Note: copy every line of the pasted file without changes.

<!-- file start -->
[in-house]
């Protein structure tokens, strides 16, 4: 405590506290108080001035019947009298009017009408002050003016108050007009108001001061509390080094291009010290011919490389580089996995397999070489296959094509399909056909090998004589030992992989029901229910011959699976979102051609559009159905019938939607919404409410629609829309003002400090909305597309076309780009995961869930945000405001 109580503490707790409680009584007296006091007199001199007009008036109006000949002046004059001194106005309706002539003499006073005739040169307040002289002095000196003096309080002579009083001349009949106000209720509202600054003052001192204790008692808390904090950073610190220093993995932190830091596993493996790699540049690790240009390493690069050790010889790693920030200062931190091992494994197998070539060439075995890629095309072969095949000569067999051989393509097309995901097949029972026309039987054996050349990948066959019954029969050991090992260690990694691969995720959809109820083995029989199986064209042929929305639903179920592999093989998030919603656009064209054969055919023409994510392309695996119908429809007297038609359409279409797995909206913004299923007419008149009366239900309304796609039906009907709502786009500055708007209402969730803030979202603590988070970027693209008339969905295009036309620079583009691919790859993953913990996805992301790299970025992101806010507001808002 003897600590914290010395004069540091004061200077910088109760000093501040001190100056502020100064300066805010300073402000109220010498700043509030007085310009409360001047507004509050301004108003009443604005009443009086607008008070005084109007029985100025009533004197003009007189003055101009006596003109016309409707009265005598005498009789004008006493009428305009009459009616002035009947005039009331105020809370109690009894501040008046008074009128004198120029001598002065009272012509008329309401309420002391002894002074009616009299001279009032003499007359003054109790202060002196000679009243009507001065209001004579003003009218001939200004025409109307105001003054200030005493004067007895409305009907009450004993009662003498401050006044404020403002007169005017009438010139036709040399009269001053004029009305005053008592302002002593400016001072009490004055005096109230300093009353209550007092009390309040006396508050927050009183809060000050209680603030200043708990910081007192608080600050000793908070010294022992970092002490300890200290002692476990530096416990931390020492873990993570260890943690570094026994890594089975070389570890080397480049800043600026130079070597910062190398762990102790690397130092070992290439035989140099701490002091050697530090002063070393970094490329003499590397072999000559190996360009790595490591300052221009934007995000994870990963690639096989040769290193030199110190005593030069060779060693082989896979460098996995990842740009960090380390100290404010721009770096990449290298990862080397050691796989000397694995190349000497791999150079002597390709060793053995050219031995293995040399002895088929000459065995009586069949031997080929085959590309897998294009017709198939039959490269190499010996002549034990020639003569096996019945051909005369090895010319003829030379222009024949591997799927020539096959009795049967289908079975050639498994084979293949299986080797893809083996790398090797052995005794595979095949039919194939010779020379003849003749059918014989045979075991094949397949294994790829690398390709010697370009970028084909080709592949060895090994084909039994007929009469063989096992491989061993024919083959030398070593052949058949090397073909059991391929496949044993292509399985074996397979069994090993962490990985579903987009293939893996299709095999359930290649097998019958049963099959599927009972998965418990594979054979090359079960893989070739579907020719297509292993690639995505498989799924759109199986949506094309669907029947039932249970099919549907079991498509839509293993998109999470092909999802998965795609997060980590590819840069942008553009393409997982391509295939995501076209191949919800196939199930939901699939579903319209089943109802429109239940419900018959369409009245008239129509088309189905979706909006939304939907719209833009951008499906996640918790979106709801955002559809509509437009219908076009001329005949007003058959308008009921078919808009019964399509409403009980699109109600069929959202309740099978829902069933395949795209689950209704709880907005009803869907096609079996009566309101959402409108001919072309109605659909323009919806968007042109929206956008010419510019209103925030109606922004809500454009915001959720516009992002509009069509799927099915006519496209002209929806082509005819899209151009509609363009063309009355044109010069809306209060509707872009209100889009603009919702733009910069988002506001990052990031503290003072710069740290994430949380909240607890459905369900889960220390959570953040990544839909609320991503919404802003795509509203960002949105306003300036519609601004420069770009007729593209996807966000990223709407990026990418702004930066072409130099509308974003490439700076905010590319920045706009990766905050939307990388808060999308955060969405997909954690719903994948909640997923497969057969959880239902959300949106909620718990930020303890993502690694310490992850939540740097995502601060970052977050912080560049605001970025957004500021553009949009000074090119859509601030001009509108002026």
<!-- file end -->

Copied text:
[in-house]
């Protein structure tokens, strides 16, 4: 405590506290108080001035019947009298009017009408002050003016108050007009108001001061509390080094291009010290011919490389580089996995397999070489296959094509399909056909090998004589030992992989029901229910011959699976979102051609559009159905019938939607919404409410629609829309003002400090909305597309076309780009995961869930945000405001 109580503490707790409680009584007296006091007199001199007009008036109006000949002046004059001194106005309706002539003499006073005739040169307040002289002095000196003096309080002579009083001349009949106000209720509202600054003052001192204790008692808390904090950073610190220093993995932190830091596993493996790699540049690790240009390493690069050790010889790693920030200062931190091992494994197998070539060439075995890629095309072969095949000569067999051989393509097309995901097949029972026309039987054996050349990948066959019954029969050991090992260690990694691969995720959809109820083995029989199986064209042929929305639903179920592999093989998030919603656009064209054969055919023409994510392309695996119908429809007297038609359409279409797995909206913004299923007419008149009366239900309304796609039906009907709502786009500055708007209402969730803030979202603590988070970027693209008339969905295009036309620079583009691919790859993953913990996805992301790299970025992101806010507001808002 003897600590914290010395004069540091004061200077910088109760000093501040001190100056502020100064300066805010300073402000109220010498700043509030007085310009409360001047507004509050301004108003009443604005009443009086607008008070005084109007029985100025009533004197003009007189003055101009006596003109016309409707009265005598005498009789004008006493009428305009009459009616002035009947005039009331105020809370109690009894501040008046008074009128004198120029001598002065009272012509008329309401309420002391002894002074009616009299001279009032003499007359003054109790202060002196000679009243009507001065209001004579003003009218001939200004025409109307105001003054200030005493004067007895409305009907009450004993009662003498401050006044404020403002007169005017009438010139036709040399009269001053004029009305005053008592302002002593400016001072009490004055005096109230300093009353209550007092009390309040006396508050927050009183809060000050209680603030200043708990910081007192608080600050000793908070010294022992970092002490300890200290002692476990530096416990931390020492873990993570260890943690570094026994890594089975070389570890080397480049800043600026130079070597910062190398762990102790690397130092070992290439035989140099701490002091050697530090002063070393970094490329003499590397072999000559190996360009790595490591300052221009934007995000994870990963690639096989040769290193030199110190005593030069060779060693082989896979460098996995990842740009960090380390100290404010721009770096990449290298990862080397050691796989000397694995190349000497791999150079002597390709060793053995050219031995293995040399002895088929000459065995009586069949031997080929085959590309897998294009017709198939039959490269190499010996002549034990020639003569096996019945051909005369090895010319003829030379222009024949591997799927020539096959009795049967289908079975050639498994084979293949299986080797893809083996790398090797052995005794595979095949039919194939010779020379003849003749059918014989045979075991094949397949294994790829690398390709010697370009970028084909080709592949060895090994084909039994007929009469063989096992491989061993024919083959030398070593052949058949090397073909059991391929496949044993292509399985074996397979069994090993962490990985579903987009293939893996299709095999359930290649097998019958049963099959599927009972998965418990594979054979090359079960893989070739579907020719297509292993690639995505498989799924759109199986949506094309669907029947039932249970099919549907079991498509839509293993998109999470092909999802998965795609997060980590590819840069942008553009393409997982391509295939995501076209191949919800196939199930939901699939579903319209089943109802429109239940419900018959369409009245008239129509088309189905979706909006939304939907719209833009951008499906996640918790979106709801955002559809509509437009219908076009001329005949007003058959308008009921078919808009019964399509409403009980699109109600069929959202309740099978829902069933395949795209689950209704709880907005009803869907096609079996009566309101959402409108001919072309109605659909323009919806968007042109929206956008010419510019209103925030109606922004809500454009915001959720516009992002509009069509799927099915006519496209002209929806082509005819899209151009509609363009063309009355044109010069809306209060509707872009209100889009603009919702733009910069988002506001990052990031503290003072710069740290994430949380909240607890459905369900889960220390959570953040990544839909609320991503919404802003795509509203960002949105306003300036519609601004420069770009007729593209996807966000990223709407990026990418702004930066072409130099509308974003490439700076905010590319920045706009990766905050939307990388808060999308955060969405997909954690719903994948909640997923497969057969959880239902959300949106909620718990930020303890993502690694310490992850939540740097995502601060970052977050912080560049605001970025957004500021553009949009000074090119859509601030001009509108002026």